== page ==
board vs card what difference

what is difference between board and card

English

Pronunciation

  • (Received Pronunciation) enPR: bôd, IPA(key): /bɔːd/
  • (General American) enPR: bôrd, IPA(key): /bɔɹd/
  • (rhotic, without the horsehoarse merger) enPR: bōrd, IPA(key): /bo(ː)ɹd/
  • (non-rhotic, without the horsehoarse merger) enPR: bōəd, IPA(key): /boəd/
  • Rhymes: -ɔː(ɹ)d
  • Homophone: bored; baud, bawd (nonrhotic accents with the horse–hoarse merger)

Etymology 1

From Middle English bord, from Old English bord (board; plank; table; shield; deck; ship; boundary), from Proto-West Germanic *bord, from Proto-Germanic *burdą (board; plank; table), from Proto-Indo-European *bʰerdʰ- (to cut).

Noun

board (countable and uncountable, plural boards)

  1. A relatively long, wide and thin piece of any material, usually wood or similar, often for use in construction or furniture-making.
  2. A device (e.g., switchboard) containing electrical switches and other controls and designed to control lights, sound, telephone connections, etc.
  3. A flat surface with markings for playing a board game.
    Each player starts the game with four counters on the board.
  4. Short for blackboard, whiteboard, chessboard, surfboard, circuit board, message board (on the Internet), etc.
  5. A committee that manages the business of an organization, e.g., a board of directors.
  6. (uncountable) Regular meals or the amount paid for them in a place of lodging.
  7. (nautical) The side of a ship.
    • Now board to board the rival vessels row.
  8. (nautical) The distance a sailing vessel runs between tacks when working to windward.
  9. (ice hockey, often in the plural) The wall that surrounds an ice hockey rink.
  10. (archaic) A long, narrow table, like that used in a medieval dining hall.
    • 2007, J. R. R. Tolkien edited by Christopher Tolkien, The Children of Húrin:
      Túrin took a seat without heed, for he was wayworn, and filled with thought; and by ill-luck he set himself at a board among the elders of the realm, and in that place where Saeros was accustomed to sit.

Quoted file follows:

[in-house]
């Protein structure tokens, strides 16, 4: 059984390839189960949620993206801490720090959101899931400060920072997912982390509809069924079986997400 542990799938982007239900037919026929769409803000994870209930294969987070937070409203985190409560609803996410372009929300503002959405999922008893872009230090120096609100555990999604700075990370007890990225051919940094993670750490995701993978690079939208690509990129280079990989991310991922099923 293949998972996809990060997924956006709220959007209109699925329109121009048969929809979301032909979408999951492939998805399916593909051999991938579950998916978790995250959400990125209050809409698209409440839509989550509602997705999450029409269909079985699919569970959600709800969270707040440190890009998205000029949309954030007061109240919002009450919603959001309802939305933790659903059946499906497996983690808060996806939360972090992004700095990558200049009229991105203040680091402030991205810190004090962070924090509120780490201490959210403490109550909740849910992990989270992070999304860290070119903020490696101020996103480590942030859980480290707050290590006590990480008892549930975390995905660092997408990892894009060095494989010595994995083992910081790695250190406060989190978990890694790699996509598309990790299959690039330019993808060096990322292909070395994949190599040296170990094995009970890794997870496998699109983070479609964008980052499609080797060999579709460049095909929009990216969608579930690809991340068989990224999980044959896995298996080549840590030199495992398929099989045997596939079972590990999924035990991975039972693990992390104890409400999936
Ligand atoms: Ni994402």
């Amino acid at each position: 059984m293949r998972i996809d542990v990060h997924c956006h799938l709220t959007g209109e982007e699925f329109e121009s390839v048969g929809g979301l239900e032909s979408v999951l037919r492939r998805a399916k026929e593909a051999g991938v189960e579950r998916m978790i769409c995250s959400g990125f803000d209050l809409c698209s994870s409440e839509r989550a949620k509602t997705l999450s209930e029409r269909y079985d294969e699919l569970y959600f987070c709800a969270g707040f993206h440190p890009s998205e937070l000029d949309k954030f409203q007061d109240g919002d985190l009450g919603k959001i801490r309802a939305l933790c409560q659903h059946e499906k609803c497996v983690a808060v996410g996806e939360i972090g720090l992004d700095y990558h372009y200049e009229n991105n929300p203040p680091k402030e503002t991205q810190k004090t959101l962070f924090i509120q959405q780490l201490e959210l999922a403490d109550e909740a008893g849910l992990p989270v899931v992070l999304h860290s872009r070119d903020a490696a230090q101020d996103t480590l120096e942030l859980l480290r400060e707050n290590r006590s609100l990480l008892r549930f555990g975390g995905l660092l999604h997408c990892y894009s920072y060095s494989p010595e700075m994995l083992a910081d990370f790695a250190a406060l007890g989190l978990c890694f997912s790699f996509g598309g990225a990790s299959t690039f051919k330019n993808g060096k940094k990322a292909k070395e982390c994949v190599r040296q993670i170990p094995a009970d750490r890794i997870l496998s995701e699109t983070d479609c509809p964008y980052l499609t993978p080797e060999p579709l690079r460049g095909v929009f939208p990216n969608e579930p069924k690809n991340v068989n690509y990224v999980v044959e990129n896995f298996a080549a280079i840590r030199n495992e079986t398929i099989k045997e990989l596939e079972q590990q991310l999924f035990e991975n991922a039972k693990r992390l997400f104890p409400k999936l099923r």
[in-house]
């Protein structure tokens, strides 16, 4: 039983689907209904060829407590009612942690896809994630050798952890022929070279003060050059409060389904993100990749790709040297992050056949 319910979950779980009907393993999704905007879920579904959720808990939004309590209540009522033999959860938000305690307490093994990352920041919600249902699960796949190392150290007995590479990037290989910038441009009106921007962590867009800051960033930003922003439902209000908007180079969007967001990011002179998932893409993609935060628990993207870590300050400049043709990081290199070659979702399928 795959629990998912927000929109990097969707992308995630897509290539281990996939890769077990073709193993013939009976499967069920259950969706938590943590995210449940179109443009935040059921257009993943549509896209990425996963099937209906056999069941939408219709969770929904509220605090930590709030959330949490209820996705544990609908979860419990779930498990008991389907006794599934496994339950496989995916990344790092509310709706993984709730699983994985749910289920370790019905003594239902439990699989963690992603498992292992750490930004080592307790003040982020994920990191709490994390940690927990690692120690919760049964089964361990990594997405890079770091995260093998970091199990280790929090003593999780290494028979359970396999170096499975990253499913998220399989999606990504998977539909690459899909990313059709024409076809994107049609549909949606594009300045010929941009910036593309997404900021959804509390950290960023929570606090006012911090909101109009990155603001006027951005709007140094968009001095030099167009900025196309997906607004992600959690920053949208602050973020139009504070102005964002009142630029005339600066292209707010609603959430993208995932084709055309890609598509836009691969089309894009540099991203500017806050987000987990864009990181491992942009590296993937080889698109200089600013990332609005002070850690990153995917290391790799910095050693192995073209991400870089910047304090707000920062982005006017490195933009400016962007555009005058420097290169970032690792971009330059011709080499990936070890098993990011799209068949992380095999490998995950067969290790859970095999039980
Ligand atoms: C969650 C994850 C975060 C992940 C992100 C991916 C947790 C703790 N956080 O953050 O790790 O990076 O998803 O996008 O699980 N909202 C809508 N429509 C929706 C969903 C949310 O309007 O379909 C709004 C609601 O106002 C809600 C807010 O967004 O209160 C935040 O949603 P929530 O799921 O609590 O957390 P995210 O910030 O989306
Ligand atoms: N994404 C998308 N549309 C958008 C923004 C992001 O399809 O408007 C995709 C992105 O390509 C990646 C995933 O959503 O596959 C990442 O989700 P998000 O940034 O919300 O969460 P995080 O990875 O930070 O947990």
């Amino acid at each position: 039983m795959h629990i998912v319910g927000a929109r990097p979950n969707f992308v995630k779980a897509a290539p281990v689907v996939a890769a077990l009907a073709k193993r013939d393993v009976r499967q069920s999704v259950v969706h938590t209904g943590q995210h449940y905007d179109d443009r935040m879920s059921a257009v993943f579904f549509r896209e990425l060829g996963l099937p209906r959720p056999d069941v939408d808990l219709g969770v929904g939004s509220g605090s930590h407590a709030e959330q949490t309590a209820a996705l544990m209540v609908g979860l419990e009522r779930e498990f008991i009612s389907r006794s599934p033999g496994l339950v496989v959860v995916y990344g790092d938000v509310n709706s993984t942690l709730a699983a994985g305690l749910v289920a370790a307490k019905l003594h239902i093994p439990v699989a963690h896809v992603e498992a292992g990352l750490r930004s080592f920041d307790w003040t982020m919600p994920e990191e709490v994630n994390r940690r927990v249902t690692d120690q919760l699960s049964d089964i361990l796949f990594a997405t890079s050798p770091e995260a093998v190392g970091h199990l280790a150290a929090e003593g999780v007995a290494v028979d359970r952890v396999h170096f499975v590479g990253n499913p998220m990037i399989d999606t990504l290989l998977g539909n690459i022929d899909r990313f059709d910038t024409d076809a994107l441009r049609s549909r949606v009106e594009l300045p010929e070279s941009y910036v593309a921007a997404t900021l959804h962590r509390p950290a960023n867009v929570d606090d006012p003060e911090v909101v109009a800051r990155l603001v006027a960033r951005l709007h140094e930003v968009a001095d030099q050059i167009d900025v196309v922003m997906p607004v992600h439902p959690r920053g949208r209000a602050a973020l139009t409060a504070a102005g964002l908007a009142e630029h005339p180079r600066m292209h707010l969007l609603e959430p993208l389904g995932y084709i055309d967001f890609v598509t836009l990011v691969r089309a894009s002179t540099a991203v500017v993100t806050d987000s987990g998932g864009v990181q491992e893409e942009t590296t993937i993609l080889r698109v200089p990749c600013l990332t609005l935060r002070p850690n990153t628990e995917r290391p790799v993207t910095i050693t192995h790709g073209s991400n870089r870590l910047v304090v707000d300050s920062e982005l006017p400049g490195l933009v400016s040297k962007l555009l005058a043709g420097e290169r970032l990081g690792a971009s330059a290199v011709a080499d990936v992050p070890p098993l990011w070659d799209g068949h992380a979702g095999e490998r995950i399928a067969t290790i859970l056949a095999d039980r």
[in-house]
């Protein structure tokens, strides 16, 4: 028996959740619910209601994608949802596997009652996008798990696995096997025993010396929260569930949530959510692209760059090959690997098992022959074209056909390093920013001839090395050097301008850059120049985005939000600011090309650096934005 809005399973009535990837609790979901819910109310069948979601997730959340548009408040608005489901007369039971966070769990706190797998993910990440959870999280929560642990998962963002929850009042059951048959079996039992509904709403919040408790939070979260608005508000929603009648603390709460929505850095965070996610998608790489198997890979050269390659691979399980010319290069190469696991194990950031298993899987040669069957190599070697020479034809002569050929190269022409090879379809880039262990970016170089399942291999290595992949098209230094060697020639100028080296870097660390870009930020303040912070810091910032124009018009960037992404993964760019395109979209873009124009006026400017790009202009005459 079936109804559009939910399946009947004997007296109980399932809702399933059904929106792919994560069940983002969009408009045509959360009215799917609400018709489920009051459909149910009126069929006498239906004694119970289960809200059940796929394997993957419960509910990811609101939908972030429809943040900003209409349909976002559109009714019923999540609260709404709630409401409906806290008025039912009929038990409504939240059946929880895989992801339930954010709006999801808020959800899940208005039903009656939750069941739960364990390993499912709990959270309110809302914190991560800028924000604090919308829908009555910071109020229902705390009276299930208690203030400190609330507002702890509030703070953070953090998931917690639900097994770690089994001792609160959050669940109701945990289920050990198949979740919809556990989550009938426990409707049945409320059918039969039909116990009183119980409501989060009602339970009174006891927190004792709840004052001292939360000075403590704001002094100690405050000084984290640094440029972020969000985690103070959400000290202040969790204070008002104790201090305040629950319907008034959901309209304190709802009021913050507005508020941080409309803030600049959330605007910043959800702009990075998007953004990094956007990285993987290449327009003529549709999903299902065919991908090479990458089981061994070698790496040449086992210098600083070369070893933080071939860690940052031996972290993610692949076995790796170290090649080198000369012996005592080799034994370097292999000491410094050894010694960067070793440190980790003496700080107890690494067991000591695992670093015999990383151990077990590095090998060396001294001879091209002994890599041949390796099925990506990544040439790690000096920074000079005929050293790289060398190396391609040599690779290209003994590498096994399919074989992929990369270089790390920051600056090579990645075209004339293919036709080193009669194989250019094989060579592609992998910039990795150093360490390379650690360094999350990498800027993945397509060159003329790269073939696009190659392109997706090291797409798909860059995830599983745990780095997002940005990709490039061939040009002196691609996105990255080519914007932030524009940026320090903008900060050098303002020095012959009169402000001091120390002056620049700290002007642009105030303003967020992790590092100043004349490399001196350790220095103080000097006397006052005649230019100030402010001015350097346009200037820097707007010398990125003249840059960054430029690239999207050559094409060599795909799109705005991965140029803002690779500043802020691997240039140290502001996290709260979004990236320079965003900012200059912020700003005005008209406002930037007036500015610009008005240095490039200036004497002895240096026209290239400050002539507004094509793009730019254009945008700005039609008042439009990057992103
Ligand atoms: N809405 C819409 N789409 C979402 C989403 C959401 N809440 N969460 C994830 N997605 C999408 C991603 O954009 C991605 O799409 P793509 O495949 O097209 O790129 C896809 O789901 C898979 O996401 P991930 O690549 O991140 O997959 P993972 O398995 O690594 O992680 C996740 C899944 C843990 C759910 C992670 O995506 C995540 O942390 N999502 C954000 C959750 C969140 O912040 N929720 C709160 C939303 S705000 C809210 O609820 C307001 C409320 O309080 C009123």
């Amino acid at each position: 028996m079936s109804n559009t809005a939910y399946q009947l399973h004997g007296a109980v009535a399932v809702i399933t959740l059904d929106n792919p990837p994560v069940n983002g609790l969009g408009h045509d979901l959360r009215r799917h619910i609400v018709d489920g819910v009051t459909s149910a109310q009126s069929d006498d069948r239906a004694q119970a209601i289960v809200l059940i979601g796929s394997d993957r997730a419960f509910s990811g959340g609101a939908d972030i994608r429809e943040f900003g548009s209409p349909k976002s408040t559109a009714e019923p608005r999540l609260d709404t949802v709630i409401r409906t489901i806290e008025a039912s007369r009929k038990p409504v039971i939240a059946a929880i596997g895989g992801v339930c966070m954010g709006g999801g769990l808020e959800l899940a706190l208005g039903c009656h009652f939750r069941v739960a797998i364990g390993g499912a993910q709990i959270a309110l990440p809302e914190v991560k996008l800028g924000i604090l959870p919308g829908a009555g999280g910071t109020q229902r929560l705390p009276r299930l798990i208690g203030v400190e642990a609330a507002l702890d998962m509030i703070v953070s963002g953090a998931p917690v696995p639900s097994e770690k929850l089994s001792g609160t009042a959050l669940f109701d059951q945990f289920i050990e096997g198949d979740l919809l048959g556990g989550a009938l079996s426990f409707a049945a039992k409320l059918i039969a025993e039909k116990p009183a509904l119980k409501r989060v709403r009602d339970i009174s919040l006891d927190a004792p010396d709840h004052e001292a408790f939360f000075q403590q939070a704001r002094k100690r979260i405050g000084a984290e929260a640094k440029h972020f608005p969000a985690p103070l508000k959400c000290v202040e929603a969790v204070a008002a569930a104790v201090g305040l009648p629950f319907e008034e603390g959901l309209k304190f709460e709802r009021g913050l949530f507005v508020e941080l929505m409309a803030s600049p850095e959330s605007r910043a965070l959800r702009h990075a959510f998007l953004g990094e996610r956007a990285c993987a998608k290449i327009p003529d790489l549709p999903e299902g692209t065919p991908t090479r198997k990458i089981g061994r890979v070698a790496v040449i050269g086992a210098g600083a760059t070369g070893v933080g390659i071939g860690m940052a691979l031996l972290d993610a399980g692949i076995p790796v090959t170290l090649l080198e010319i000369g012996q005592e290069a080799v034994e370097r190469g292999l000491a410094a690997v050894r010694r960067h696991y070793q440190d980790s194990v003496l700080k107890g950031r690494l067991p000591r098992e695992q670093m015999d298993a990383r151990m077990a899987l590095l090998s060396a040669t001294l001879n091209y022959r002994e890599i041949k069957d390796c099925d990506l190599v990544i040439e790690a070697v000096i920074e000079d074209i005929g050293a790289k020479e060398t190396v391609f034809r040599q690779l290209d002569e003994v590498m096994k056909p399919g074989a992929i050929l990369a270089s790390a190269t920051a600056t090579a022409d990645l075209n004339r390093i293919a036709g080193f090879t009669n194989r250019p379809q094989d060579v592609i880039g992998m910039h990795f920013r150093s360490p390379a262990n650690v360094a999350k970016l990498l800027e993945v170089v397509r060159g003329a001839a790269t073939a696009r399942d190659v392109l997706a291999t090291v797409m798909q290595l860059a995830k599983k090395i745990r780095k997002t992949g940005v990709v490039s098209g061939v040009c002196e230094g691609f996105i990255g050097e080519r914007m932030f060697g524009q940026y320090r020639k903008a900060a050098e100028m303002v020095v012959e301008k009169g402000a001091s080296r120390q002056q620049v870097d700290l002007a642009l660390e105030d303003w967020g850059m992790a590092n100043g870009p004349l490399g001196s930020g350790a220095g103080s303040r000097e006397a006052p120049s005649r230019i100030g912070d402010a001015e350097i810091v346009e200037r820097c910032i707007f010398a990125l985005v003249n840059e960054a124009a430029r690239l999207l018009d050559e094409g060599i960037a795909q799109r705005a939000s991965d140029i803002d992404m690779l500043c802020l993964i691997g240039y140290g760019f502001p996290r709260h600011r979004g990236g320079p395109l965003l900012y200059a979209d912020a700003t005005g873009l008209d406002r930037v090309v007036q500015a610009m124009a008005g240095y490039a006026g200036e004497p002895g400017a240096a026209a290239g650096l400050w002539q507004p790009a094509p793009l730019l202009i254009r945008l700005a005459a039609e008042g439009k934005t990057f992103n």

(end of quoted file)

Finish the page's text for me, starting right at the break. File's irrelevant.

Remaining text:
11. Paper made thick and stiff like a board, for book covers, etc.; pasteboard.
    to bind a book in boards
  12. (video games) A level or stage having a particular layout.
    • 2004, Dan Whitehead, Martyn Carroll, Shaun Bebbington, Future Shocks (in Your Sinclair issue 94)
      The object of the game is to move the smiley face over the preset board, in doing so removing the green squares and ending up at the exit []
  13. (bridge) A container for holding pre-dealt cards that is used to allow multiple sets of players to play the same cards.
Hyponyms
Derived terms
Related terms
Descendants
  • Japanese: ボード (bōdo)
Translations
See also
  • batten
  • beam
  • lath
  • plank
  • pole
  • slab
  • veneer

Verb

board (third-person singular simple present boards, present participle boarding, simple past and past participle boarded)

  1. (transitive) To step or climb onto or otherwise enter a ship, aircraft, train or other conveyance.
    • 1862, Benjamin J. Totten, Naval Text-Book, and Dictionary, for the use of the Midshipmen of the U.S. Navy
      You board an enemy to capture her, and a stranger to receive news or make a communication.
    Antonyms: alight, disembark
  2. (transitive) To provide someone with meals and lodging, usually in exchange for money.
    to board one’s horse at a livery stable
  3. (transitive) To receive meals and lodging in exchange for money.
    • February 8, 1712, Charity Frost, The Spectator No. 296 (letter to the editor)
      We are several of us, gentlemen and ladies, who board in the same house,
  4. (transitive, nautical) To capture an enemy ship by going alongside and grappling her, then invading her with a boarding party
  5. (intransitive) To obtain meals, or meals and lodgings, statedly for compensation
  6. (transitive, now rare) To approach (someone); to make advances to, accost.
    • 1590, Edmund Spenser, The Faerie Queene, II.iv:
      Ere long with like againe he boorded mee, / Saying, he now had boulted all the floure []
  7. To cover with boards or boarding.
    to board a house
    • the boarded hovel
  8. To hit (someone) with a wooden board.
  9. (transitive) To write something on a board, especially a blackboard or whiteboard.
Translations

Etymology 2

From backboard

Noun

board (plural boards)

  1. (basketball, informal) A rebound.
Translations

Anagrams

  • B road, Bardo, Borda, Broad, Broad., Broda, Dobra, abord, adorb, bardo, broad, dobra


Translingual

Symbol

card

  1. (mathematics) cardinality
    Synonyms: #, |·|

English

Pronunciation

  • enPR: kärd
    • (UK) IPA(key): /kɑːd/, [kʰɑːd]
    • (US) IPA(key): /kɑɹd/, [kʰɑɹd]
    • (General Australian) IPA(key): /kaːd/, [kʰäːd]
    • (General New Zealand) IPA(key): /kɐːd/, [kʰɐːd]
  • Hyphenation: card
  • Rhymes: -ɑː(ɹ)d

Etymology 1

From Middle English carde (playing card), from Old French carte, from Latin charta, from Ancient Greek χάρτης (khártēs, paper, papyrus). Doublet of chart.